Know and use your union rights to protect yourself from unfair discipline.
If the boss calls you into the office or starts asking questions that could lead to your discipline, you have the right to union representation.
Make sure you and your co-workers are prepared to enforce your right to representation, known as your Weingarten Rights.
‘Could This Lead to Discipline?’
Ask the supervisor if the meeting could lead to a disciplinary action. If so, ask to have your steward before proceeding. At that point, management can either grant your request and get a steward or end the interview. If they continue to ask questions, do not leave the meeting but tell the boss you won’t answer any questions without union representation.
Ask for the Steward of Your Choice
You have the right to choose your steward, where possible and reasonable. Keep in mind that your right to a representative of your choice may vary depending on your specific contract language and past practice in your workplace.
Clarify the Subject of the Meeting
Your shop steward has the right to ask management what the subject of the meeting or interview is. It’s important to use this right to avoid a fishing expedition. If management refuses to answer, document their refusal.
Meet With Your Steward
After finding out what the meeting is about, you have the right to talk privately with a steward before proceeding with the meeting with management. Use this “union caucus” to get on the same page with your steward. Be honest with your steward. They can’t defend you if they don’t have the facts or the full story.
Keep a record of what happens during the meeting, even if your steward is. It is always good to keep your own records of the events in case one of you misses something.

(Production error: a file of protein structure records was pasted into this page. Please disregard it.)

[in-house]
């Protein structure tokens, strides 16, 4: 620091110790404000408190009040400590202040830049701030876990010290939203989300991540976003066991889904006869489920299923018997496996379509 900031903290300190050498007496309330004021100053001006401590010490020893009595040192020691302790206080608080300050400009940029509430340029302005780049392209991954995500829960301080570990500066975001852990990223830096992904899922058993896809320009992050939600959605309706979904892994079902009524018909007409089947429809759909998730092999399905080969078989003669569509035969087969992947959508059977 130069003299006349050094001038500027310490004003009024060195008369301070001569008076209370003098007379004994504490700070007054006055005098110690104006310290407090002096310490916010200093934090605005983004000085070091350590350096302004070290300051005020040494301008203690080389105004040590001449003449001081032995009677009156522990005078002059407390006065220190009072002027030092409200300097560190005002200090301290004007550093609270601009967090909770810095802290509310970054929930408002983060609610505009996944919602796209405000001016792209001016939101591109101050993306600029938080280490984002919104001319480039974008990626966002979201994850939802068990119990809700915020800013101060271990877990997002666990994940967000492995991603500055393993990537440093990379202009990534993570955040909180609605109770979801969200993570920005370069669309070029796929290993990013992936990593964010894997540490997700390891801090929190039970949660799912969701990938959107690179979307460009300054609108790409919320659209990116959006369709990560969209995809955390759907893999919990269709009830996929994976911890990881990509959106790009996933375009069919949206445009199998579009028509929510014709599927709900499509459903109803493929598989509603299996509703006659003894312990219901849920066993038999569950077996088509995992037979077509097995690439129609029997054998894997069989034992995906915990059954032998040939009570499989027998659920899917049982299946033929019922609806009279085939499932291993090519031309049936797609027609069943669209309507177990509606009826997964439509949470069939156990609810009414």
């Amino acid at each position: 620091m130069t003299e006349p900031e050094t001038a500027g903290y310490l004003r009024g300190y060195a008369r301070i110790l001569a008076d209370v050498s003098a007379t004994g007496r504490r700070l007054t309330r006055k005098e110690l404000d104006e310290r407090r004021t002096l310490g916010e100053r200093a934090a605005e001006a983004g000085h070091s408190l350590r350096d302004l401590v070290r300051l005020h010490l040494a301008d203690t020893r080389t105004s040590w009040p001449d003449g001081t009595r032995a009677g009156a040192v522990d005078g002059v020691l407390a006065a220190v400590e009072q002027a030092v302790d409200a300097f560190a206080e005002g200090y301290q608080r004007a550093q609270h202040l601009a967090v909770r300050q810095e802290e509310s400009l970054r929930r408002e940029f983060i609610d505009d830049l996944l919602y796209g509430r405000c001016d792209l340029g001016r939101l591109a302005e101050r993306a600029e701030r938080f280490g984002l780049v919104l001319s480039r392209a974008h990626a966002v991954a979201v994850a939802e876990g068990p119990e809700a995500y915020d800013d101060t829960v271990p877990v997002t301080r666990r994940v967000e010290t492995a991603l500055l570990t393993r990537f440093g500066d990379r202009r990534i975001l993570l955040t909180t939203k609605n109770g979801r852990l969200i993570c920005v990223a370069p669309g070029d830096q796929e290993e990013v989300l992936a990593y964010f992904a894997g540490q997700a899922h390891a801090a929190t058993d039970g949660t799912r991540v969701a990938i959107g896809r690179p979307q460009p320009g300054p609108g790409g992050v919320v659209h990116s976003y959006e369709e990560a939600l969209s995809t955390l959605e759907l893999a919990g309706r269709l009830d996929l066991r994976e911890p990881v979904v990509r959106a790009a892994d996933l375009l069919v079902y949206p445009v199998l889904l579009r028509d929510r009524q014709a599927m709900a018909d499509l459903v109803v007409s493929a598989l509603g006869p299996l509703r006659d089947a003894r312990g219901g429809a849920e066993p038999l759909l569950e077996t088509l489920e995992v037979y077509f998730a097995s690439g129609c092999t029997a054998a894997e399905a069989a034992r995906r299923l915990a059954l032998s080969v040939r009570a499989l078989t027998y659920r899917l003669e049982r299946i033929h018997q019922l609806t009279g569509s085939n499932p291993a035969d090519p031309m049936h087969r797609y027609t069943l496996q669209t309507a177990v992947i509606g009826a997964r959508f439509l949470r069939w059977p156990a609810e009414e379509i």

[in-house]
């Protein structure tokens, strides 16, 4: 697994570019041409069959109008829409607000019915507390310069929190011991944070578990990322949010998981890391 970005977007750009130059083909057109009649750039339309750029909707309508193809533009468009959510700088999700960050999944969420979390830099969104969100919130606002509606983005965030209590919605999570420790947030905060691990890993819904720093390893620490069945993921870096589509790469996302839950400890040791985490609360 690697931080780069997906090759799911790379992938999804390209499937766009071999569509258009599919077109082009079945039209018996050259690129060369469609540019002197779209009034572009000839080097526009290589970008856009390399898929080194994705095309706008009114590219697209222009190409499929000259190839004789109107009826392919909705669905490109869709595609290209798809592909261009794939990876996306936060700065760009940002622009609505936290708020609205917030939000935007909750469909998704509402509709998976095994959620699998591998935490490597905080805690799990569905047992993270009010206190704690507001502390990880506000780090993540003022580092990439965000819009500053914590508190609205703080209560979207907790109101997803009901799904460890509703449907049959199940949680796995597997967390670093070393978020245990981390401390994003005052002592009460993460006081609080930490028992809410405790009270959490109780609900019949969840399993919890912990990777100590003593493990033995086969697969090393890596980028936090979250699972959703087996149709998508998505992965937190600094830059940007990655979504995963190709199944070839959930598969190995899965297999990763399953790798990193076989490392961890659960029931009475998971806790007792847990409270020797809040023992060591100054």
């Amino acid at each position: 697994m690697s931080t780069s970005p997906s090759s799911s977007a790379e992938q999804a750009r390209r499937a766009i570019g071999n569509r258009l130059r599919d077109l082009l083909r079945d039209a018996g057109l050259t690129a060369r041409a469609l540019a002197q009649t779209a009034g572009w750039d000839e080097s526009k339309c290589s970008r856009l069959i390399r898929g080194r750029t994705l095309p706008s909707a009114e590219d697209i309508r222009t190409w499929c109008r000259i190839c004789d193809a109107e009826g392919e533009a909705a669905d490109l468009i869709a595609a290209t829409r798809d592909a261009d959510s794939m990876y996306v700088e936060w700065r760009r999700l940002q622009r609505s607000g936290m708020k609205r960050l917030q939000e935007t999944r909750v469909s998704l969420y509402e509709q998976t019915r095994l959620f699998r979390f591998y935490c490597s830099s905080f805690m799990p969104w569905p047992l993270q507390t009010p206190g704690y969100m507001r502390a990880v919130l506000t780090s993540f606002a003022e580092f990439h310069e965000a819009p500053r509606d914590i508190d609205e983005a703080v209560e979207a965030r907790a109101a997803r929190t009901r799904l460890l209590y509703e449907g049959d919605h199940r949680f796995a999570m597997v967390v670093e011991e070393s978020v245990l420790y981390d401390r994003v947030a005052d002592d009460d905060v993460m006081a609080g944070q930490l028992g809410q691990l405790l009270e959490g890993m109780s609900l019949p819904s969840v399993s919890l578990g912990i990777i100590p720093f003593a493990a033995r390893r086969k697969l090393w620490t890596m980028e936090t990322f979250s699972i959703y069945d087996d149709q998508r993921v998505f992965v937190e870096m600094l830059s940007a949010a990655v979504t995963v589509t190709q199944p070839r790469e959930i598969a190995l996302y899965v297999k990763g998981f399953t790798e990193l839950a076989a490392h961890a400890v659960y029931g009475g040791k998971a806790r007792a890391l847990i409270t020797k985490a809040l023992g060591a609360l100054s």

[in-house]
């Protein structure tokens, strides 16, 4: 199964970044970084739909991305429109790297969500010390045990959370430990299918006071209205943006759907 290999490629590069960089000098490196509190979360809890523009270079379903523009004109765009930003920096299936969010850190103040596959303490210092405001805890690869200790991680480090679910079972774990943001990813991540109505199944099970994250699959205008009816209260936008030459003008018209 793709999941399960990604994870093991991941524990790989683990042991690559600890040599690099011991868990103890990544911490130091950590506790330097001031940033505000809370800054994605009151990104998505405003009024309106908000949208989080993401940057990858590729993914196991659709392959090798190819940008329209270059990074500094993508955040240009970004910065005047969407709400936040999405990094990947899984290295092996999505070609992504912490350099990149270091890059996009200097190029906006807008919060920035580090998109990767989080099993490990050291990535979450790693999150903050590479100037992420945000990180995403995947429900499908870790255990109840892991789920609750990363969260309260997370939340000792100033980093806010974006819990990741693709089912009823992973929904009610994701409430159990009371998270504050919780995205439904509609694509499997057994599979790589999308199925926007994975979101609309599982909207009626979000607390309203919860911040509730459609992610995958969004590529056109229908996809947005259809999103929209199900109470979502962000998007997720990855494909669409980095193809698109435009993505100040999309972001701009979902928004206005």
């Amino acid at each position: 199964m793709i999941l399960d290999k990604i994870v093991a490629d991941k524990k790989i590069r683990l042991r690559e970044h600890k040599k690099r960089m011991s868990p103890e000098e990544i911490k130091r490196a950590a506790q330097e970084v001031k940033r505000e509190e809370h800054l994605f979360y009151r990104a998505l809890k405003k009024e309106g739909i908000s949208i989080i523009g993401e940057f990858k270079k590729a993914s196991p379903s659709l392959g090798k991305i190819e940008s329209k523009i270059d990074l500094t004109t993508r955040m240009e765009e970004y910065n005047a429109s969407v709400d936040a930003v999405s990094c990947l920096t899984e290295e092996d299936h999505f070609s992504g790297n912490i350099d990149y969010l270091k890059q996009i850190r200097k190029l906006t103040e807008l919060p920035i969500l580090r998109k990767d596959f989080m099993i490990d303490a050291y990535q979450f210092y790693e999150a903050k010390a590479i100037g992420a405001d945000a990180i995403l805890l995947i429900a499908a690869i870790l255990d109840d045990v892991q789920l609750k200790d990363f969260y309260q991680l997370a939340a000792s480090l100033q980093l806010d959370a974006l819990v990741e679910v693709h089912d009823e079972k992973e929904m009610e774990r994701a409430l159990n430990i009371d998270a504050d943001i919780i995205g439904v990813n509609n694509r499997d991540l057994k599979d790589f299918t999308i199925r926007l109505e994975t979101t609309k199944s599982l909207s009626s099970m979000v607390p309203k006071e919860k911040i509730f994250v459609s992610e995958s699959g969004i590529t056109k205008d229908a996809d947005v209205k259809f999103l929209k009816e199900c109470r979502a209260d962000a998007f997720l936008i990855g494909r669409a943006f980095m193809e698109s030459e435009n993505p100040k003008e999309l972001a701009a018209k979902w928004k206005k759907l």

However you might be feeling going into the meeting, it's important to stay calm. If you don’t remember a detail, say that. Don’t guess or make something up. You can ask for a document that might help you to remember. Don’t offer extra details and information. Answer questions simply and directly, no matter how many times they ask. Stick to your story, and don’t lose your temper.
If You are Disciplined
Make sure you understand the terms of the discipline, and if you received a warning letter, take it seriously in case of further discipline. If you are suspended or discharged, file a grievance on it.
If you and your steward believe that the disciplinary action violates just cause, follow the grievance procedure.
What if Management Denies My Right to Representation?
If you are refused union representation in a disciplinary meeting, you may have legal recourse under the National Labor Relations Act (NLRA), and your union may be able to file an unfair labor practices charge.
Know Your Rights & Be Honest
“I hand out Weingarten Cards to educate members on their rights, and I make sure to always be honest. I don’t make false promises, but I let them know that I’ll fight for them.
“I always meet with the member first so we’re on the same page. I do most of the talking in the office. But I want members to understand where they stand and how to defend themselves.
“Recently a sorter on my shift was called into the office about their misloads.
“Before management started with their questions, I asked the member about how he was trained. I showed him the contract language, and we agreed he hadn’t been properly trained.
“I advised him to stand his ground and not allow management to box him into saying he’d done something wrong.”
Jennifer Gott, Chicago Local 710, UPS
Ask for Your Shop Steward
“Make sure to ask for union representation when you’re being questioned and facing possible discipline. Don’t let management coerce or intimidate you into meeting without your steward.
“As union members, we have rights. It’s up to us to enforce them.”